The primary use of the site is to attract and assist students finding and registering for courses. Searching for a course when there are hundreds of them scheduled for the next few months, to be held all over the state, is a hard user interface problem.
Most courses are basic carry permit courses. In the future there will also have to be renewal courses (students must renew every five years), and there may be advanced courses and beginner courses as well. There are also instructor training courses—a lot more of those shortly after a state passes its right-to-carry law, or when AACFI first starts operating in a state.
Many people are only free at certain times, or care a lot when they take a course. So we needed to provide a way for them to express this preference. The divisions "weekday" and "weekend", and "morning", "afternoon", and "evening", are very well known, so they seemed a good way to go.
We have had instructors schedule late-night classes, but rarely enough that having people looking for "evening" finding them too isn't a big problem (timeslots are categorized by course start time). For a while we also had a situation where there were times of the day that couldn't be searched for with this form. While nobody did ever schedule a course for any of those hours, instructors who mis-entered the time for one of their courses got very confused when they couldn't bring it up in the search! So we expanded the ranges so that all 24hrs were covered.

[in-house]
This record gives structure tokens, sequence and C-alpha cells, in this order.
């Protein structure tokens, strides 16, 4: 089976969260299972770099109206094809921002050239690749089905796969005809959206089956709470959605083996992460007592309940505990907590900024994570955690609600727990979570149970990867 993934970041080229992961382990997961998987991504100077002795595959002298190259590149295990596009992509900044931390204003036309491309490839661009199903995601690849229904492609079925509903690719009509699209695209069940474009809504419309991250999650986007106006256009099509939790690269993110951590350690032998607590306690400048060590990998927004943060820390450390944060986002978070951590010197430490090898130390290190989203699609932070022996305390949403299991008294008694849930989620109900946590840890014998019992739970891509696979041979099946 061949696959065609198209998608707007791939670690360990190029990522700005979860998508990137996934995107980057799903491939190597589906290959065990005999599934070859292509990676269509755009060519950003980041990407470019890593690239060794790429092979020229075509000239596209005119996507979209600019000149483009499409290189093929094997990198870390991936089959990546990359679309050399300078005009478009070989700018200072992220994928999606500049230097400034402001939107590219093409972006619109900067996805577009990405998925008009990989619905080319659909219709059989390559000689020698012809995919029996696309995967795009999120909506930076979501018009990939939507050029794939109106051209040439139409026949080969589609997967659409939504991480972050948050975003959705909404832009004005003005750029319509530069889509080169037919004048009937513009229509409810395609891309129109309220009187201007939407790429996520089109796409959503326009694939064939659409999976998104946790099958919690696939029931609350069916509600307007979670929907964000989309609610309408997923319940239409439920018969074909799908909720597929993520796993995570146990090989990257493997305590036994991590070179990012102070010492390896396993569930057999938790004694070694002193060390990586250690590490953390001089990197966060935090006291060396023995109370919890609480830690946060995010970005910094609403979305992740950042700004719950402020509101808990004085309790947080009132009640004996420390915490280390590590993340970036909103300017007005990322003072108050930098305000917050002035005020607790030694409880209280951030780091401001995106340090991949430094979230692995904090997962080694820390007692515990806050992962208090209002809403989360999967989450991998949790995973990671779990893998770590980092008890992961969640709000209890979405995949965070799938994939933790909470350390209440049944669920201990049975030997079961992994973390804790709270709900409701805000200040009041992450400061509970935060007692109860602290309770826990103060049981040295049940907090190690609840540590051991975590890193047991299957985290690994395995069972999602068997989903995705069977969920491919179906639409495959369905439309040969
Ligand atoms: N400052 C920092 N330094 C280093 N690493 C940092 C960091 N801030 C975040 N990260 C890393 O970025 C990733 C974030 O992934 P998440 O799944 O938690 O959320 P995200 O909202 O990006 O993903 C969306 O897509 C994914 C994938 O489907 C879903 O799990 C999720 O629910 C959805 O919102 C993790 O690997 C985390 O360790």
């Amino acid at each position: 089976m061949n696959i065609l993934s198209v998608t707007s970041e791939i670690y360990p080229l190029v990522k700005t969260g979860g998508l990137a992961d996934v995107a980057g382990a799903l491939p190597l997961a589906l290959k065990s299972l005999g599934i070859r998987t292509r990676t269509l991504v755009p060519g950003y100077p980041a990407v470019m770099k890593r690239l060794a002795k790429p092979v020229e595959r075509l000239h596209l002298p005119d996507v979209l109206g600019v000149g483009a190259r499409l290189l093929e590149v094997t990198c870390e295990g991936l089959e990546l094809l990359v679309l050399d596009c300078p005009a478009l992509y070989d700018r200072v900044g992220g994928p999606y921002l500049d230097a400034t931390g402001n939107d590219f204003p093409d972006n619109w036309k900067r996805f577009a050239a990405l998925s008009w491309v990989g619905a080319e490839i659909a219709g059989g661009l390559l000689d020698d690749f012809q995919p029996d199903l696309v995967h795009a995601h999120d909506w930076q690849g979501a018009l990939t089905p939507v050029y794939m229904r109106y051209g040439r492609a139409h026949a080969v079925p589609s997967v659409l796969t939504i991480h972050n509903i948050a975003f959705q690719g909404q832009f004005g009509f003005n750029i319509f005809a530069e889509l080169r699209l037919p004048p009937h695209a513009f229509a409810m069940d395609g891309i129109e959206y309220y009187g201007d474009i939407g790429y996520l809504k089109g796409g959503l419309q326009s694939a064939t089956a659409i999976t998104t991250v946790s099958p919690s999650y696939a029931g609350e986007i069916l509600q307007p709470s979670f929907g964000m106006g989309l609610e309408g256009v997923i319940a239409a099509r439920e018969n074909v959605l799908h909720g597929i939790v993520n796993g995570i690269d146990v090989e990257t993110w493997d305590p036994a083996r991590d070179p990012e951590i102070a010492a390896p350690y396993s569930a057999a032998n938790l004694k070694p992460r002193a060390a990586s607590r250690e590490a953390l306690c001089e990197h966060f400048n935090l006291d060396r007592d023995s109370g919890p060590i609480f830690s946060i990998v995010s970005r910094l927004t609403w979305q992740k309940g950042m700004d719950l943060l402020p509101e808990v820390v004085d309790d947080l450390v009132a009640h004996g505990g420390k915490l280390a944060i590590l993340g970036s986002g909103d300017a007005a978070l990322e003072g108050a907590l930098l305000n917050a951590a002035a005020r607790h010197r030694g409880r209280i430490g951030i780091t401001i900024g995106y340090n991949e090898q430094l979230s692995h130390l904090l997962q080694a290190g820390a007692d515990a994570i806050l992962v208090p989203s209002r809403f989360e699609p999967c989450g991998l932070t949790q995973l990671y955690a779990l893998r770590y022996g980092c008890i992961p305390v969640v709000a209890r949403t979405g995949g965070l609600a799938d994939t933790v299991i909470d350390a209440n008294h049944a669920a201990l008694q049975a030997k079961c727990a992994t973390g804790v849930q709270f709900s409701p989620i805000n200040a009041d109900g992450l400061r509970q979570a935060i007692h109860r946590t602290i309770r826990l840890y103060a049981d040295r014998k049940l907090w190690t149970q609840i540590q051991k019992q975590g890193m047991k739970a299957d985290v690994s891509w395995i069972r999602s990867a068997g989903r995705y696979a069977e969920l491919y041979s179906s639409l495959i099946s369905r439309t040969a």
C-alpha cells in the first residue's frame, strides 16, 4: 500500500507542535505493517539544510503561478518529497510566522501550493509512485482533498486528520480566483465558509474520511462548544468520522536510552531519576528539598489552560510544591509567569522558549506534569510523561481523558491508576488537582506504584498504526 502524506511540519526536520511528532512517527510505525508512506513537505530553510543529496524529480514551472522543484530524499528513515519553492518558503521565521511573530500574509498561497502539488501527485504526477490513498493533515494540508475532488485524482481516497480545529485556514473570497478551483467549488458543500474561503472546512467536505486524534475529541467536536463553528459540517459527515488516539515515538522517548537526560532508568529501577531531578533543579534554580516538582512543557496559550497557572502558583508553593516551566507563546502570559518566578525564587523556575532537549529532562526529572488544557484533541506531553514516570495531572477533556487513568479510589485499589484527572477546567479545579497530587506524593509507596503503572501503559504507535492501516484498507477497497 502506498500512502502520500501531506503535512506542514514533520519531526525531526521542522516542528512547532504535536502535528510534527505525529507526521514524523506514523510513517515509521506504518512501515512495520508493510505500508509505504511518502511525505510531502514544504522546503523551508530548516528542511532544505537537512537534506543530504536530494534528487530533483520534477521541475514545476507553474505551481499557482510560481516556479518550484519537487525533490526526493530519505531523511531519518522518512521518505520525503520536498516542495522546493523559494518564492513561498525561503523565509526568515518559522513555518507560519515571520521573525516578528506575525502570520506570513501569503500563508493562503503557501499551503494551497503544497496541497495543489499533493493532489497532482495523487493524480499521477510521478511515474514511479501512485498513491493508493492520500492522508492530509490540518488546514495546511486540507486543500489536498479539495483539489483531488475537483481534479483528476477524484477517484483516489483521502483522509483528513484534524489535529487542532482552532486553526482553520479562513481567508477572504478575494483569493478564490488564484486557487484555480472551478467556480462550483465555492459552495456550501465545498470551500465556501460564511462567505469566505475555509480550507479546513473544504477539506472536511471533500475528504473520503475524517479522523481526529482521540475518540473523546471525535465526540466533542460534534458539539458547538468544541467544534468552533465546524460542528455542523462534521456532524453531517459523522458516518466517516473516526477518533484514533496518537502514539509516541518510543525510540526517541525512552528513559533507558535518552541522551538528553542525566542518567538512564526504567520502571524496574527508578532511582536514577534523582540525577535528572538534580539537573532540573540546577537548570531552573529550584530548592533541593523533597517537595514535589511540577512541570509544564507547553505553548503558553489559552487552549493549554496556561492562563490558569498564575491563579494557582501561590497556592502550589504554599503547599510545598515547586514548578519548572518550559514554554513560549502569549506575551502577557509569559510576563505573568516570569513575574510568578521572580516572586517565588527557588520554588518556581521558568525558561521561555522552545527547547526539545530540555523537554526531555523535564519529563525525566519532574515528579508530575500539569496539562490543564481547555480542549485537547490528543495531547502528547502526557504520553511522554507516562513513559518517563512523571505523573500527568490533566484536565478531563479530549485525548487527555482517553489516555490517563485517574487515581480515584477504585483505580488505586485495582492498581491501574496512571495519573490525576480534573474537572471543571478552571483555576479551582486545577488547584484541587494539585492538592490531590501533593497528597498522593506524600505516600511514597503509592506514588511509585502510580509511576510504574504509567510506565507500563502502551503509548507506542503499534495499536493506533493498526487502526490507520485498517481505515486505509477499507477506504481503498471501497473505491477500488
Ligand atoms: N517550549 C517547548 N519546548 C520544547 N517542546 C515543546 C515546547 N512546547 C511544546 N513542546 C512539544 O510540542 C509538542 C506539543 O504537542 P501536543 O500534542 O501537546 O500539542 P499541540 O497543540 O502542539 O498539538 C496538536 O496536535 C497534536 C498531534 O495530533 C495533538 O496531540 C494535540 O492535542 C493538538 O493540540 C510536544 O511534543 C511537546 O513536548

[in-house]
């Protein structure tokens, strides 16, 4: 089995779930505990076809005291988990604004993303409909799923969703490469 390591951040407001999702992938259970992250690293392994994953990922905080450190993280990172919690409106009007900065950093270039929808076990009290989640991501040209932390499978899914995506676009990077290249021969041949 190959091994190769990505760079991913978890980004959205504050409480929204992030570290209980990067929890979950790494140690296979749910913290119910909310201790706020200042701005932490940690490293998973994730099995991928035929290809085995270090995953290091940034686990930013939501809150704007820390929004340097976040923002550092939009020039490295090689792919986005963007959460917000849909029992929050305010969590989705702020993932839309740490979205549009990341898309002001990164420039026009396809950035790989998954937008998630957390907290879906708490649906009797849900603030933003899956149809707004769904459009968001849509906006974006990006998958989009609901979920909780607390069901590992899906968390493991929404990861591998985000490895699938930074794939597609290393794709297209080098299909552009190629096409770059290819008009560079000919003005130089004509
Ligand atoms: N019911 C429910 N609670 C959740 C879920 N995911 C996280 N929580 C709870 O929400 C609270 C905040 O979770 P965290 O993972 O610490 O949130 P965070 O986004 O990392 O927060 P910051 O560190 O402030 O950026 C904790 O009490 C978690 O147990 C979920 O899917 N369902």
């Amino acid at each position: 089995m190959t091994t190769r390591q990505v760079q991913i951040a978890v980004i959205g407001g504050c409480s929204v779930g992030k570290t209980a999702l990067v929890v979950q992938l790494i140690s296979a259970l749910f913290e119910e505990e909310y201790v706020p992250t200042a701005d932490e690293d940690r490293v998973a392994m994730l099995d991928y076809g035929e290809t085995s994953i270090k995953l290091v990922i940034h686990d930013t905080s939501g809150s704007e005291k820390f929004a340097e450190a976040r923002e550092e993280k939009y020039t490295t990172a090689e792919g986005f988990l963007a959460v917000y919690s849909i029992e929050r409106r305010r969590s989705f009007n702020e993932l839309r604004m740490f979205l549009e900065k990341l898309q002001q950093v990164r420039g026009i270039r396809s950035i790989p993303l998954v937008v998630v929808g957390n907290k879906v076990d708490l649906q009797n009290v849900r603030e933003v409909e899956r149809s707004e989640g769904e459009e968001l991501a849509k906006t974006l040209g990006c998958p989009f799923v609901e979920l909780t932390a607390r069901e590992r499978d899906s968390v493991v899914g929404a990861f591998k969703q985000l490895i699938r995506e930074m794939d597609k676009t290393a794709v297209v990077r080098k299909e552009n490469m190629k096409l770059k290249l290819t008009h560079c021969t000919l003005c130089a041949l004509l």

The location search can help a lot. People with busy schedules, or who live in lightly populated parts of the state, care very much where they have to travel to to take the course -- probably more than exactly when they take it.
No courses are eliminated by the location selected; it only changes the order they are listed in.
Location is hard to work with, though. The current implementation uses a somewhat useful and very easy trick -- it simply sorts the difference of zip codes between where the course is held and the value the student enters. Mostly this works fairly well, except when you run into boundaries of zip code assignment. It works especially poorly when a course is being held in an adjacent state.
Calculating the actual distance between two points defined by latitude and longitude is easy (that is, the complicated formula can be looked up, I don't have to derive it from scratch!). Finding a table giving the latitude and longitude for each zip code also turns out to be fairly easy. By entering this information, we can make all the funny cases go away. And by entering exact latitude and longitude for the sites where courses are held, rather than their zip codes, we can make it a bit more precise. This is planned, but has not yet been done.